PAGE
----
Ariel Sharon’s decision in 2005 to unilaterally withdraw the Israeli settlers from the Gaza Strip is described by some as a mark of his commitment to peace, but his so-called ‘disengagement’ from Gaza was a calculated act to get 8,000 Israeli settlers that were kept in Gaza at huge cost to the Israeli army and send them to the occupied territories in the West Bank together with many more illegal settlers. After the elections for the Palestinian Legislative Council that was held on 25 January 2006 with a decisive victory for Hamas, 20 Hamas MPs and eight ministers were arrested by Israel. Gaza was never given autonomy and the unilateral withdrawal was followed by attacks on Gaza including Operation Cast Lead and the siege of Gaza that still continues.

  2. Interesting post, but to what end? Considering the history of Gaza since the Israelis pulled out, especially fast forwarding to today, the conditions on the ground being despicable. Yet the World stands by as Israel copies every other occupier of another land[s], subjecting the people to humiliating conditions, while at the same time decrying anyone who criticizes the actions, reminding the world of what happened 60 years ago. Even if peace came tomorrow, there would still be that segment of Israeli society that hates, regardless of which ethnicity it is.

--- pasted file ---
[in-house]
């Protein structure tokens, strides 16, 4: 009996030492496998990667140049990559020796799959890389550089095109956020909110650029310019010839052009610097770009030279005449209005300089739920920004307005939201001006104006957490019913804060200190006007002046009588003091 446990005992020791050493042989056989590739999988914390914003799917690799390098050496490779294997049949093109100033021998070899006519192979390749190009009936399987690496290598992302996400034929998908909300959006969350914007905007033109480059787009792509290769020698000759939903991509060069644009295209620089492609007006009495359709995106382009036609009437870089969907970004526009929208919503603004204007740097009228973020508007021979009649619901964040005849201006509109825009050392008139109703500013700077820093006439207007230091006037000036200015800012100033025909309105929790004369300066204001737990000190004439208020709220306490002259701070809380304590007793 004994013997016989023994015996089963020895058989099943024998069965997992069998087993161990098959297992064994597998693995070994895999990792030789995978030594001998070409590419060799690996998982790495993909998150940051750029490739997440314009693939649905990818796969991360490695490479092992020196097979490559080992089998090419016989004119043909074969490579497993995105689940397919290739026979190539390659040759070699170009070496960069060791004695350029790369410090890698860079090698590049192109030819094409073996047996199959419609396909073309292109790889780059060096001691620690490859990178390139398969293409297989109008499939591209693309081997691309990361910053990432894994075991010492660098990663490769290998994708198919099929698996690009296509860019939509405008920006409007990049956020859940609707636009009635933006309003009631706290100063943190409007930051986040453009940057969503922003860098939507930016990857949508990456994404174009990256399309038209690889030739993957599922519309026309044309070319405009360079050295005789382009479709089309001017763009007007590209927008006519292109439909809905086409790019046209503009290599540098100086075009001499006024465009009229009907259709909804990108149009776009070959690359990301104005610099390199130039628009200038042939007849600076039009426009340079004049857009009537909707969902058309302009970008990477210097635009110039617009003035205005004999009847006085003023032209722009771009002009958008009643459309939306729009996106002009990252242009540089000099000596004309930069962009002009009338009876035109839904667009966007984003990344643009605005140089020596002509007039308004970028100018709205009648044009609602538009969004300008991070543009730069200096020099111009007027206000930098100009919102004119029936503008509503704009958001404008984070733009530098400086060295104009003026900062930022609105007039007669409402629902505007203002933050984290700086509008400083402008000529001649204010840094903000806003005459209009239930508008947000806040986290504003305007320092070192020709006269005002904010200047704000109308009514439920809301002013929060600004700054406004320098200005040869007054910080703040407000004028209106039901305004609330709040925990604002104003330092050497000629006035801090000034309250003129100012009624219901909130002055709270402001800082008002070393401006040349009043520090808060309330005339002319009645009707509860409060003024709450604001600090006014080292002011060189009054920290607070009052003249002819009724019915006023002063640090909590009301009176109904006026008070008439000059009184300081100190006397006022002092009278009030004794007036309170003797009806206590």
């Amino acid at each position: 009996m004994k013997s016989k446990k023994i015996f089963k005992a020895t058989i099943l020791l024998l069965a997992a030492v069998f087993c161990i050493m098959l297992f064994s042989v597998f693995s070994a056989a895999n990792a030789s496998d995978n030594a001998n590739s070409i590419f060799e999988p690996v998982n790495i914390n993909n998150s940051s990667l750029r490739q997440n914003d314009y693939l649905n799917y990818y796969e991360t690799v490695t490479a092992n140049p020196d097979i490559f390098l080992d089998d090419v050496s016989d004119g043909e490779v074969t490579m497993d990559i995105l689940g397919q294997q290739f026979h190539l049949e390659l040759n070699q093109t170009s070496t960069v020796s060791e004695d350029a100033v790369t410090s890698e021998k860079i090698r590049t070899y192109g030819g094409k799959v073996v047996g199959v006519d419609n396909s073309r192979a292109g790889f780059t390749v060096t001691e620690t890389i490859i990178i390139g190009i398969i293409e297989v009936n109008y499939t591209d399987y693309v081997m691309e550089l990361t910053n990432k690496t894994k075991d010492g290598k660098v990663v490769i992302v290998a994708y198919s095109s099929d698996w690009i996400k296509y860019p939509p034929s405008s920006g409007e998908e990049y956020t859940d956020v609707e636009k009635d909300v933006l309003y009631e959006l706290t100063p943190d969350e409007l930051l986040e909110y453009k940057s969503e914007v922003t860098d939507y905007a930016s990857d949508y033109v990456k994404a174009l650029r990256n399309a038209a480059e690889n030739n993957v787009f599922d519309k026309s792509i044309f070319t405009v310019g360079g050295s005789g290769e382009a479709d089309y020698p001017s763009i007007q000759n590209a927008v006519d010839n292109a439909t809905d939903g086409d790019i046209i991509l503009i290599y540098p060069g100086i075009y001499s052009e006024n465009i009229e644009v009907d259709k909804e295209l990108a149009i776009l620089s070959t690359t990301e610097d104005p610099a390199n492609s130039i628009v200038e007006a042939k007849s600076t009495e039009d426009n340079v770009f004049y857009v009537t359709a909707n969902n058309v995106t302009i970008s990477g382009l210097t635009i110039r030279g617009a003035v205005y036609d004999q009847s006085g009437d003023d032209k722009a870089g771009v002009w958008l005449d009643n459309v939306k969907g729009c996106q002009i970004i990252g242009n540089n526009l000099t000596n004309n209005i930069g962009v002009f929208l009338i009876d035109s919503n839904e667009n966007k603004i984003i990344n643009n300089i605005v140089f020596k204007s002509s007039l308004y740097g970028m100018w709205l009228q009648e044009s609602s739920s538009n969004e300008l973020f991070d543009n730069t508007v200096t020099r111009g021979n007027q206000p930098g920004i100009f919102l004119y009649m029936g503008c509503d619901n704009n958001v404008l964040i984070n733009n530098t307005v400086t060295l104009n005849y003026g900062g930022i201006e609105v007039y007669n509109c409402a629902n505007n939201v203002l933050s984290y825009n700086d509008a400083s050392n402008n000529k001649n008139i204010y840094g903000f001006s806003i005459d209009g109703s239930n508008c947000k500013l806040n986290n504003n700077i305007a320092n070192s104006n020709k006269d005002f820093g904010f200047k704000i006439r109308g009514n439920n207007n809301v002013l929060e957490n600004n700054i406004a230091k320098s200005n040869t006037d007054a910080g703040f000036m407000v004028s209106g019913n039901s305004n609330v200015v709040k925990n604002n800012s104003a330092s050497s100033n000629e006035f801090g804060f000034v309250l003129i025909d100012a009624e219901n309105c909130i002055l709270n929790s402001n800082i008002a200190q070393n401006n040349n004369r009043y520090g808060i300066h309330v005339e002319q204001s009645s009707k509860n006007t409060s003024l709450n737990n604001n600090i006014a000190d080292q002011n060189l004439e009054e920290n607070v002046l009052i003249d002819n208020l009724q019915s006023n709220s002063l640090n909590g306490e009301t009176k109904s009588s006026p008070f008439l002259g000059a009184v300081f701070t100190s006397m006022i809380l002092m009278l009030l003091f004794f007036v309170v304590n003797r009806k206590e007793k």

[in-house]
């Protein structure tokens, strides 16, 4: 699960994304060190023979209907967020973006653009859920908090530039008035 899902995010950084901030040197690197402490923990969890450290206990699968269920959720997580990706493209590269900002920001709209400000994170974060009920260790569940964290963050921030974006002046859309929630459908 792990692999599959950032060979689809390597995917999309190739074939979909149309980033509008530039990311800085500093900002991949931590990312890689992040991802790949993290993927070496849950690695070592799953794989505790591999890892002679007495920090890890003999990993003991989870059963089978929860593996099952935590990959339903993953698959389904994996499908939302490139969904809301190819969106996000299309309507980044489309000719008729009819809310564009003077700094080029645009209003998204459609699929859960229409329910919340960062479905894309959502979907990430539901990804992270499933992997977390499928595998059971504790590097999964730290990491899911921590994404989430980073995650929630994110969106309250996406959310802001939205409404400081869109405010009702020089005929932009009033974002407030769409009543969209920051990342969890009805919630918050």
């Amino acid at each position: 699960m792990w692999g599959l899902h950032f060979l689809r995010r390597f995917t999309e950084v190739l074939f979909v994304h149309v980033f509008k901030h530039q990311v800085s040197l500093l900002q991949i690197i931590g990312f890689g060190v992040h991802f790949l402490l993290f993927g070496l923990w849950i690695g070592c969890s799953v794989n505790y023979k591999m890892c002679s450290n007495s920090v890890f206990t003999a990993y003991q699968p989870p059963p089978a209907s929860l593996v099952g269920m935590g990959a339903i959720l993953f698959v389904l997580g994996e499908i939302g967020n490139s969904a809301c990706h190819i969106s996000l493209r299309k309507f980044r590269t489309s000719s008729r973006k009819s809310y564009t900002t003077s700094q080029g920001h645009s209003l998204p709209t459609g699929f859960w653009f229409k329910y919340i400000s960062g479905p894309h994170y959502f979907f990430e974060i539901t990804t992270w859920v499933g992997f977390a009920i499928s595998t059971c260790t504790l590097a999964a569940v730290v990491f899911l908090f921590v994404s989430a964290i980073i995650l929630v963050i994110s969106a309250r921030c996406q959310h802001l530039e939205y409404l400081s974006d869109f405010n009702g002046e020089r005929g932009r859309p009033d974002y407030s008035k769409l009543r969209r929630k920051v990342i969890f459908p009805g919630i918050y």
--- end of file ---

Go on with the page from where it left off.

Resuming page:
3. Mr Hunter’s remarks, regarding Sharon’s death as a ‘tragedy’ and that “his fundamental commitment was to Israel’s security as a military man”, illustrate not only Sharon’s ruthless character but the American self deluded attempt to pass an impartial judgement.

    The triangle of ‘military man’, ‘commitment’ and ‘Israel’s security’, given the history of the conflict speak for themselves: of the suffering and death of uncountable Palestinian families whose only crime had been to defend their homeland and integrity in the face of the Zionist onslaught wholly backed by the very pragmatic American Administrations/politicians who regard themselves as self-appointed peacemakers and Judges of the Middle East.